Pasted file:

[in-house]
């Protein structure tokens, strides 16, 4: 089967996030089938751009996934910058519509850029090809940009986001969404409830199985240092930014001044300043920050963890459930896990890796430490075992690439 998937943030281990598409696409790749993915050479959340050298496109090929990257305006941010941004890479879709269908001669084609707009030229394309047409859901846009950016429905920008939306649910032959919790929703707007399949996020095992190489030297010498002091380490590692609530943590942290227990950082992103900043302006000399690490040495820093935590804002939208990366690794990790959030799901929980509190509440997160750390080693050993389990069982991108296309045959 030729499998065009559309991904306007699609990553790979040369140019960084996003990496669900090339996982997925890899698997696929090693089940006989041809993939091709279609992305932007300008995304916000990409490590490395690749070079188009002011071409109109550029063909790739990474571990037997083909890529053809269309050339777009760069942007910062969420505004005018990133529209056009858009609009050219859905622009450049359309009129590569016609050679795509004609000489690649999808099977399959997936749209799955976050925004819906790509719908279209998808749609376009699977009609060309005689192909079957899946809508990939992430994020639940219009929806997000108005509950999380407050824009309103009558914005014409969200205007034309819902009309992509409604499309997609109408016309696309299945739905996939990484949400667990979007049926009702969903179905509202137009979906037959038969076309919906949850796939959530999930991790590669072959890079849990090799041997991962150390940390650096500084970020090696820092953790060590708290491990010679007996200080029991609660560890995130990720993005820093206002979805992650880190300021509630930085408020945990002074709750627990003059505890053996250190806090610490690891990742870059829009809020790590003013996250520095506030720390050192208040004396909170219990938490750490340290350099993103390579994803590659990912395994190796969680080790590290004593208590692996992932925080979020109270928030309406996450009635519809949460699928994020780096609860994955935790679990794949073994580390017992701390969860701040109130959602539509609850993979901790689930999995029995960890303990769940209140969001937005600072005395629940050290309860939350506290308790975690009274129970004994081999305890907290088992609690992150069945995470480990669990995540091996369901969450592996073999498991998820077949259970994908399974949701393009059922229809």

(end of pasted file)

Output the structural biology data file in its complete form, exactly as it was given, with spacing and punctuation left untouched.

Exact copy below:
[in-house]
């Protein structure tokens, strides 16, 4: 089967996030089938751009996934910058519509850029090809940009986001969404409830199985240092930014001044300043920050963890459930896990890796430490075992690439 998937943030281990598409696409790749993915050479959340050298496109090929990257305006941010941004890479879709269908001669084609707009030229394309047409859901846009950016429905920008939306649910032959919790929703707007399949996020095992190489030297010498002091380490590692609530943590942290227990950082992103900043302006000399690490040495820093935590804002939208990366690794990790959030799901929980509190509440997160750390080693050993389990069982991108296309045959 030729499998065009559309991904306007699609990553790979040369140019960084996003990496669900090339996982997925890899698997696929090693089940006989041809993939091709279609992305932007300008995304916000990409490590490395690749070079188009002011071409109109550029063909790739990474571990037997083909890529053809269309050339777009760069942007910062969420505004005018990133529209056009858009609009050219859905622009450049359309009129590569016609050679795509004609000489690649999808099977399959997936749209799955976050925004819906790509719908279209998808749609376009699977009609060309005689192909079957899946809508990939992430994020639940219009929806997000108005509950999380407050824009309103009558914005014409969200205007034309819902009309992509409604499309997609109408016309696309299945739905996939990484949400667990979007049926009702969903179905509202137009979906037959038969076309919906949850796939959530999930991790590669072959890079849990090799041997991962150390940390650096500084970020090696820092953790060590708290491990010679007996200080029991609660560890995130990720993005820093206002979805992650880190300021509630930085408020945990002074709750627990003059505890053996250190806090610490690891990742870059829009809020790590003013996250520095506030720390050192208040004396909170219990938490750490340290350099993103390579994803590659990912395994190796969680080790590290004593208590692996992932925080979020109270928030309406996450009635519809949460699928994020780096609860994955935790679990794949073994580390017992701390969860701040109130959602539509609850993979901790689930999995029995960890303990769940209140969001937005600072005395629940050290309860939350506290308790975690009274129970004994081999305890907290088992609690992150069945995470480990669990995540091996369901969450592996073999498991998820077949259970994908399974949701393009059922229809």